Via IFLS, the Independent reported yesterday that the Prime Meridian is not at 0°W:
Every year, hundreds of thousands of tourists from all over the world descend on the Royal Observatory in Greenwich to pose for a photograph astride the Prime Meridian, the famous line which divides the eastern and western hemispheres of the earth.
There is just one problem: according to modern GPS systems, the line actually lies more than 100 metres to the east, cutting across a nondescript footpath in Greenwich Park near a litter bin. Now scientists have explained why – and it all comes down to advances in technology.
According to a newly published paper on the discrepancy, which has existed for many years, tourists who visit the observatory at Greenwich often discover that they “must walk east approximately 102 meters before their satellite navigation receivers indicate zero longitude”.
I've visited the Royal Greenwich Observatory a couple of times, first in 2001. This sign was inaccurate then, but most people didn't realize it:
If you look at that photo's metadata, you can see the GPS location that I added using the mapping feature of Adobe Lightroom. According to Google Maps, the monument is actually at 0°0'5"W.
But the Prime Meridian was always primarily a reference point for time, not space, and therefore is exactly in the right place. As a commenter on the IFLS post pointed out:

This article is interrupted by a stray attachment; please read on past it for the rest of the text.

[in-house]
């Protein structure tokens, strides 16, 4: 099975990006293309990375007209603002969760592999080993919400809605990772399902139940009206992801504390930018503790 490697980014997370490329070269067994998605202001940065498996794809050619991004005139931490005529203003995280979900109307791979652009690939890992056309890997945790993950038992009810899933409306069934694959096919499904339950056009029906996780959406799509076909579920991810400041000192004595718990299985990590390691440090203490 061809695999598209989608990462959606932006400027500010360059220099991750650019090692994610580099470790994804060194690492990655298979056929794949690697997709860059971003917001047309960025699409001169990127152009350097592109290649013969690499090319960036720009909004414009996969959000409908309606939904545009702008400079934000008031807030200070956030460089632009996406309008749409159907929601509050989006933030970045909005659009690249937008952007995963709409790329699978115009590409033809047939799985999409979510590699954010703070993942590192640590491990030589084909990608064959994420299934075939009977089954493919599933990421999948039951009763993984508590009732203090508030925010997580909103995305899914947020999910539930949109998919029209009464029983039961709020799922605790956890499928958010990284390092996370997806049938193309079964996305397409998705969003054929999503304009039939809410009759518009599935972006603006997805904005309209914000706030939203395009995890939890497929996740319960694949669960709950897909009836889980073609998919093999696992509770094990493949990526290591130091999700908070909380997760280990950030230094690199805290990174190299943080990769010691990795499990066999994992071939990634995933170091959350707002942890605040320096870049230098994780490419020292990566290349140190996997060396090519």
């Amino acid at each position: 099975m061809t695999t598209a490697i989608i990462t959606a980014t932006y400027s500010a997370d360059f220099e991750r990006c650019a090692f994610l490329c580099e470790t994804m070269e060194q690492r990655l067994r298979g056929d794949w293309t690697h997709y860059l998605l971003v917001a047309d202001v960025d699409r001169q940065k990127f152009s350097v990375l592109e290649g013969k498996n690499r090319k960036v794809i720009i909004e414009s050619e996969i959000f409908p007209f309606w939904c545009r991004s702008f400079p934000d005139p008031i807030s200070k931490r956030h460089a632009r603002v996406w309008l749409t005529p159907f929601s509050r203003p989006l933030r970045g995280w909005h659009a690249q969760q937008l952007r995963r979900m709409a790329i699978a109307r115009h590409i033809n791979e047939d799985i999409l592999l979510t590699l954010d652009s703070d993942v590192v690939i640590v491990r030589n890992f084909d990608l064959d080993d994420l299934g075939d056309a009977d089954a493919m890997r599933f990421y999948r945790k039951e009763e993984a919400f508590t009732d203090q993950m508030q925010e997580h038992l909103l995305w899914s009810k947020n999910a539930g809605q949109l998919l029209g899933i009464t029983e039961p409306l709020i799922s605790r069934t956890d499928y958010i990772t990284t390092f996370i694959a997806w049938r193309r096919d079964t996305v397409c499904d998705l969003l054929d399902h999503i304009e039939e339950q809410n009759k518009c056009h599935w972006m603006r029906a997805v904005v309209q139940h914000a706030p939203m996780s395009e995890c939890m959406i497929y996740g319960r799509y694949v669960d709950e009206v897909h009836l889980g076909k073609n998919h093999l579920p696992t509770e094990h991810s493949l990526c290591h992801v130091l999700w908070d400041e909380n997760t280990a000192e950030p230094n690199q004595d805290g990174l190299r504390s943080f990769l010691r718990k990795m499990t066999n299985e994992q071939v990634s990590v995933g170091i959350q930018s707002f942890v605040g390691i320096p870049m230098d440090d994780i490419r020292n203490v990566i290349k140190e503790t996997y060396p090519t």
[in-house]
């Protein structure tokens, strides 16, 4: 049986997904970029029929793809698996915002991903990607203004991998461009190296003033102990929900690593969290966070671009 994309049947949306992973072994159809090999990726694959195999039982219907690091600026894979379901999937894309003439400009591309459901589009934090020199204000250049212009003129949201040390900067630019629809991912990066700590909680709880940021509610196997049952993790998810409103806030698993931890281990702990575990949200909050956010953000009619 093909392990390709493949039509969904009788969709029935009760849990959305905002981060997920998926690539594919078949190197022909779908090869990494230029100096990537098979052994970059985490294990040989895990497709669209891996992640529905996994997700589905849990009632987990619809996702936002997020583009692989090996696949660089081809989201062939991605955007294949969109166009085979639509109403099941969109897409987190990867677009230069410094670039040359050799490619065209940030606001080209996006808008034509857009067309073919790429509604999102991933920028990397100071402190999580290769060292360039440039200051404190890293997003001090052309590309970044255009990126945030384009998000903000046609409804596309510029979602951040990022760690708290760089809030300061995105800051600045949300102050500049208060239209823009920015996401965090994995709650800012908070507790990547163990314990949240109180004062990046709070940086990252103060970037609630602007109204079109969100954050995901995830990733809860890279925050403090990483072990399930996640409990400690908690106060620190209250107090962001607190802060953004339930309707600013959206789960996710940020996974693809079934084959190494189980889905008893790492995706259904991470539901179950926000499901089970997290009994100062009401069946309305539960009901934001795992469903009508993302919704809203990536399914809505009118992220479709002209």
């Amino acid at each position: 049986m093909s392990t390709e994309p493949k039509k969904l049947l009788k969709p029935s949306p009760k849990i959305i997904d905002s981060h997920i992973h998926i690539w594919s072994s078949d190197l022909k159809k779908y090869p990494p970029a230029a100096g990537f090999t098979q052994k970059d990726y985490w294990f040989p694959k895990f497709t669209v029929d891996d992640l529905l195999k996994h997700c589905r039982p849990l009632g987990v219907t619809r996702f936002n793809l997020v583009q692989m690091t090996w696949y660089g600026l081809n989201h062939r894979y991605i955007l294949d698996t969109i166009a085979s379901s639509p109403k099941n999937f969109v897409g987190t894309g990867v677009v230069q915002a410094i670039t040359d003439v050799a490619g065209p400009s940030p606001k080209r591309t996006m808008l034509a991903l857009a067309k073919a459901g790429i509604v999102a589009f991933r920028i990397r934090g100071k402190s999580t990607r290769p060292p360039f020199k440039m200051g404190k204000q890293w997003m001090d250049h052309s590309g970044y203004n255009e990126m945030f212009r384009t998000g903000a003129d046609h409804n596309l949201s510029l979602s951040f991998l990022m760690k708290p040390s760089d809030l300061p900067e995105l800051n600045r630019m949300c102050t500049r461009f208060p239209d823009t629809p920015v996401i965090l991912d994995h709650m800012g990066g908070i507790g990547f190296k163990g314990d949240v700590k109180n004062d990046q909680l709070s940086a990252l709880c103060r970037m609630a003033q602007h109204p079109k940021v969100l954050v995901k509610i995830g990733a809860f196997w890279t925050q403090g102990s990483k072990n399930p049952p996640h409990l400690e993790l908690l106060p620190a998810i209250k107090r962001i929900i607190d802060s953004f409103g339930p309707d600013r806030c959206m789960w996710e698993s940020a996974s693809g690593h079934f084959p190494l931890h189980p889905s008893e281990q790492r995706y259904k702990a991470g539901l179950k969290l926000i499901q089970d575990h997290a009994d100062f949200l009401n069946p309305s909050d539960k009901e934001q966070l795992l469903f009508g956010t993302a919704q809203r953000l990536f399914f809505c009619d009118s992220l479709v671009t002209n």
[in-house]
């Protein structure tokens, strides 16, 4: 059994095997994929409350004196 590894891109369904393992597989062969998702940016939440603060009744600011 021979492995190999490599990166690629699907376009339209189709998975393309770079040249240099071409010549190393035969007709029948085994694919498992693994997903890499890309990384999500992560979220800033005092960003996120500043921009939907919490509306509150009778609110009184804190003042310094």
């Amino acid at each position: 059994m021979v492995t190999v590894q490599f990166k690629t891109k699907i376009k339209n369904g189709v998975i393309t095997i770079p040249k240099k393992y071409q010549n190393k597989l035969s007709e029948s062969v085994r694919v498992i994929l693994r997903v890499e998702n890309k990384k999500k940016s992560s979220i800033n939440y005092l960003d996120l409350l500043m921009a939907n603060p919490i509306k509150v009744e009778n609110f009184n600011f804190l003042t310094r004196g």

The article uses the term "wrong" when in actuality Greenwich Mean Time (GMT) is still based on the Prime Meridian, though with the network of atomic clocks it isn't used much anymore, however the marker itself is very much in the right place. It is just when you use the coordinates on a GPS you end up at a different location. This is because GPS doesn't use the Prime Meridian as a starting point. GPS uses multiple locations all across the globe as anchor points in which to triangulate a location from called the geodetic system. The system does not rely on fixed straight lines as we see on a map but rather contours to the physical and gravitational shape of the Earth. So in essence just as the gig line (navy term) of my shirt doesn't lie straight and flat across by oversized 50 year old belly neither does the imaginary geodetic lines. These imaginary lines if drawn on a map would deviate east and west and would appear wavy. In the end, it is not about being wrong (as the article implies) but rather why do the two systems not match up.
(See? Sometimes comments on the Internet are reasoned and mostly correct.)
And this is science, too. As the Royal Observatory's public astronomer Dr Marek Kukula told the Independent, “We’re forever telling this story, making the point that as we refine our measurements and get better technology of course these things change, because we want to have the best possible data."
As a bonus, here's a photo from my most recent visit, in 2009. Look at all the tourists lining up on the 5-seconds-west line: